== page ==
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Africa: Libya, Côte d’Ivoire burn as Africa runs in circles
Mukhisa Kituyi
26 March 2011
Dr. Mukhisa Kituyi is a former minister for Trade and Industry and a director of the Kenya Institute of Governance.
(…) The crises in Libya and Ivory Coast (Cote d'Ivoire) have brought to the fore the dire inadequacy of Africa's current crop of leaders in dealing with urgent regional challenges.
Seventeen years since the genocide in Rwanda, we seem still lost to the responsibility of forestalling disaster. That, in itself, can be bad enough.
What is hurtful is our leaders' desire that the rest of the world should reify this inaction as some African enhancement to the meaning of dialogue.
When Gbagbo attempted an electoral heist in Abidjan, the world blew the whistle. Africa concurred, and acted like it wanted to take the lead in driving the fellow out of town.
First came contradictory messages as to whether a mission had been sent in or we were dealing with self-appointed journeymen. Then a series of confusing signals from Addis before an announcement that Ecowas would deal on behalf of the continent.
The last word from the AU connection is that President Goodluck Jonathan of Nigeria, the current head of Ecowas, has asked the UN to enhance its role in Ivory Coast with the possibility of militarily ejecting Gbagbo.
Understandable this; what do we expect Jonathan to do when he is a month away from an election back home?
Meanwhile, the fears we had of violence consuming that beautiful country with ugly politics are being fulfilled by the marauding goons unleashed by the election cheater.
Individual presidents have made passing remarks about respecting the rights of the voters, wringed their hands and gone on to more interesting concerns.
The circus of African inadequacy plays out even more glaringly in the case of Libya. With the exception of Rwanda and The Gambia, African states have been very slow in their responses to the criminal violence Col Muammar Gaddafi has visited upon his own people.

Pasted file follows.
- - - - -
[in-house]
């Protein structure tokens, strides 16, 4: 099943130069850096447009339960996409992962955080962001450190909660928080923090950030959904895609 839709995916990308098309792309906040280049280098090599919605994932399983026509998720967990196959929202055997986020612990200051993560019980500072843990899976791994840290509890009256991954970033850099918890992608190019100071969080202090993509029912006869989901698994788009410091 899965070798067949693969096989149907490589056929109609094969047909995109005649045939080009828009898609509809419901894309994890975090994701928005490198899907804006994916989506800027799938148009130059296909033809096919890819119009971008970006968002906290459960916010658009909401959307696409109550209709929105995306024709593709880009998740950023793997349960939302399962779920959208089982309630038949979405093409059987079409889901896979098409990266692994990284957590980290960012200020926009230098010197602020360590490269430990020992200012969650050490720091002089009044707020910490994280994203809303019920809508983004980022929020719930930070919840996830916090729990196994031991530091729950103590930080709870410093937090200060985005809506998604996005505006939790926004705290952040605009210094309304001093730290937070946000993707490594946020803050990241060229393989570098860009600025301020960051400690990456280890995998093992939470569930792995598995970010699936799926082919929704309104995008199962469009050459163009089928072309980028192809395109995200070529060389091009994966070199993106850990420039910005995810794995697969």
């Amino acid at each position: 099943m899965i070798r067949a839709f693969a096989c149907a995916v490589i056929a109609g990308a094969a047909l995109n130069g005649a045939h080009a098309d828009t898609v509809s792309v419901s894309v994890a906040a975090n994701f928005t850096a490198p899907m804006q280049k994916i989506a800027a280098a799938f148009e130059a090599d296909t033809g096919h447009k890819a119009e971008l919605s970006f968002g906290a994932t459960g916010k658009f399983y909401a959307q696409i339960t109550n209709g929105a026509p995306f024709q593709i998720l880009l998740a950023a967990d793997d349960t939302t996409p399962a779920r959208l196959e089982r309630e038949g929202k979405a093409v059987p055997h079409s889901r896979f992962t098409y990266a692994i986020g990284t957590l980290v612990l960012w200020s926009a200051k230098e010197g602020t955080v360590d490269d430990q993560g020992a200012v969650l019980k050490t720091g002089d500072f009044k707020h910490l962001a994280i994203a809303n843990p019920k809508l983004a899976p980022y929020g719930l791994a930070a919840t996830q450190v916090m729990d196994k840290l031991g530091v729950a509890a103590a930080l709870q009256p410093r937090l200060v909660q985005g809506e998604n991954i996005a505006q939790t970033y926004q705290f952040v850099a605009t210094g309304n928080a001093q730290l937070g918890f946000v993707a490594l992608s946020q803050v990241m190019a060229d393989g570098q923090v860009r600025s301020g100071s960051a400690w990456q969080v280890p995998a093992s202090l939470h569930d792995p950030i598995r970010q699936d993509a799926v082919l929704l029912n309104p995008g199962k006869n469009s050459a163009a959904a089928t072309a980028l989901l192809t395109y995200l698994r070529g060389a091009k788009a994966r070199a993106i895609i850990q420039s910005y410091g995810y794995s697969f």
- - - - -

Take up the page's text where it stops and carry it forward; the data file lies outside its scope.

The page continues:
As the Butcher of Sirte bombed his country's oil refineries and hospitals, and sent snipers to shoot unarmed civilians in the streets, Africa needed a collective voice of outrage and movement towards stopping or getting help to stop the genocide in the making. What we have seen is the theatre of the absurd. (…)
(…) The most pitiable of all has been the AU. As the extent of destruction became clear, as Gaddafi blasted heavy gunfire into a hospital in Misriya and cheated the world by declaring a ceasefire while sending a convoy of military vehicles towards Benghazi, AU was rounding up some tired gentlemen to plan a trip to initiate reconciliation in Libya.
The best thing to have happened from an African perspective is that African members of the UN Security Council voted with their heads and hearts to endorse quick military intervention. For once they did not read the lips of our leaders.
The chair of AU, Mr. Ping, has protested loudly that they were not consulted, although the UN Secretary General recollects otherwise. Mr. Ping wants us to believe that teams of African politicians who in most likelihood have enjoyed a Gaddafi cola nut would stand up to him and make him silence the guns he is railing on his citizens. (…)

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